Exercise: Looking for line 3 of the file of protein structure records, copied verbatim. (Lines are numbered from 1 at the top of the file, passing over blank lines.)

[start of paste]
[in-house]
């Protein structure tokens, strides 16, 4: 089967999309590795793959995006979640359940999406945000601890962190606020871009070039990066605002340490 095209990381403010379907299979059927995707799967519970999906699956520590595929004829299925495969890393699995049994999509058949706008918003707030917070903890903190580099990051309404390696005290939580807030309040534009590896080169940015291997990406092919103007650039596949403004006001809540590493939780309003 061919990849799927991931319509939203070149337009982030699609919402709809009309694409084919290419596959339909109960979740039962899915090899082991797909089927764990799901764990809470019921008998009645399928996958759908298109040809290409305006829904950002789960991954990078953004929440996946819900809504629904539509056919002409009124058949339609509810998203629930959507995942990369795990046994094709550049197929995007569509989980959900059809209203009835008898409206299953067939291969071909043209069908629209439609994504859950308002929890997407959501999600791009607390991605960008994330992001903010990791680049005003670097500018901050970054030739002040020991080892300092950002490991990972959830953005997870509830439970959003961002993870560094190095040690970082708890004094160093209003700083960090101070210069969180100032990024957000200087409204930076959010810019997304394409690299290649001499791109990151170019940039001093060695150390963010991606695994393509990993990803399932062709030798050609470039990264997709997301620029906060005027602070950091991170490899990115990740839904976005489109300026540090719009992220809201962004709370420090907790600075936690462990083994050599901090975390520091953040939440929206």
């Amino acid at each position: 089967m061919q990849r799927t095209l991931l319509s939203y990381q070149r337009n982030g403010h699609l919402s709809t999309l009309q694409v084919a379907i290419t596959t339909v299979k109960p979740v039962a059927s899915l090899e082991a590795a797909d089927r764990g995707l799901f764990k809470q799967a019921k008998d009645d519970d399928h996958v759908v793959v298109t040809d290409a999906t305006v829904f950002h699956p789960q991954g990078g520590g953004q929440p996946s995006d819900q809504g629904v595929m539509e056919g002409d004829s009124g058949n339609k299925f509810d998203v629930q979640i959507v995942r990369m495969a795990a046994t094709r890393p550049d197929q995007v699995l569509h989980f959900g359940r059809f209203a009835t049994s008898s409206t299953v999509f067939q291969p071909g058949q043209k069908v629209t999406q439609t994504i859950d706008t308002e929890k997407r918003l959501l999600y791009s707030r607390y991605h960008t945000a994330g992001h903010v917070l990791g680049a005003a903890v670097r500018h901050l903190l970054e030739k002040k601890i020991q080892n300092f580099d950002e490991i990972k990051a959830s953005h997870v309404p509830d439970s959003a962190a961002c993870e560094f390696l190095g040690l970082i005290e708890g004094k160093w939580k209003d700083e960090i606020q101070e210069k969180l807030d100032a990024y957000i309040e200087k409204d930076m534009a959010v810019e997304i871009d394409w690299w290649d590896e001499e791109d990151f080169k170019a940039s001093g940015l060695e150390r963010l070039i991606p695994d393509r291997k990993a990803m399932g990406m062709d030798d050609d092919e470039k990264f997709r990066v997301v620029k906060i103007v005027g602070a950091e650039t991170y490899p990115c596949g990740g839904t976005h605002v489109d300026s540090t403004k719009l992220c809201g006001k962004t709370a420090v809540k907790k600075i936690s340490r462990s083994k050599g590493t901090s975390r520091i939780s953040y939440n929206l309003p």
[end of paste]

């Amino acid at each position: 089967m061919q990849r799927t095209l991931l319509s939203y990381q070149r337009n982030g403010h699609l919402s709809t999309l009309q694409v084919a379907i290419t596959t339909v299979k109960p979740v039962a059927s899915l090899e082991a590795a797909d089927r764990g995707l799901f764990k809470q799967a019921k008998d009645d519970d399928h996958v759908v793959v298109t040809d290409a999906t305006v829904f950002h699956p789960q991954g990078g520590g953004q929440p996946s995006d819900q809504g629904v595929m539509e056919g002409d004829s009124g058949n339609k299925f509810d998203v629930q979640i959507v995942r990369m495969a795990a046994t094709r890393p550049d197929q995007v699995l569509h989980f959900g359940r059809f209203a009835t049994s008898s409206t299953v999509f067939q291969p071909g058949q043209k069908v629209t999406q439609t994504i859950d706008t308002e929890k997407r918003l959501l999600y791009s707030r607390y991605h960008t945000a994330g992001h903010v917070l990791g680049a005003a903890v670097r500018h901050l903190l970054e030739k002040k601890i020991q080892n300092f580099d950002e490991i990972k990051a959830s953005h997870v309404p509830d439970s959003a962190a961002c993870e560094f390696l190095g040690l970082i005290e708890g004094k160093w939580k209003d700083e960090i606020q101070e210069k969180l807030d100032a990024y957000i309040e200087k409204d930076m534009a959010v810019e997304i871009d394409w690299w290649d590896e001499e791109d990151f080169k170019a940039s001093g940015l060695e150390r963010l070039i991606p695994d393509r291997k990993a990803m399932g990406m062709d030798d050609d092919e470039k990264f997709r990066v997301v620029k906060i103007v005027g602070a950091e650039t991170y490899p990115c596949g990740g839904t976005h605002v489109d300026s540090t403004k719009l992220c809201g006001k962004t709370a420090v809540k907790k600075i936690s340490r462990s083994k050599g590493t901090s975390r520091i939780s953040y939440n929206l309003p």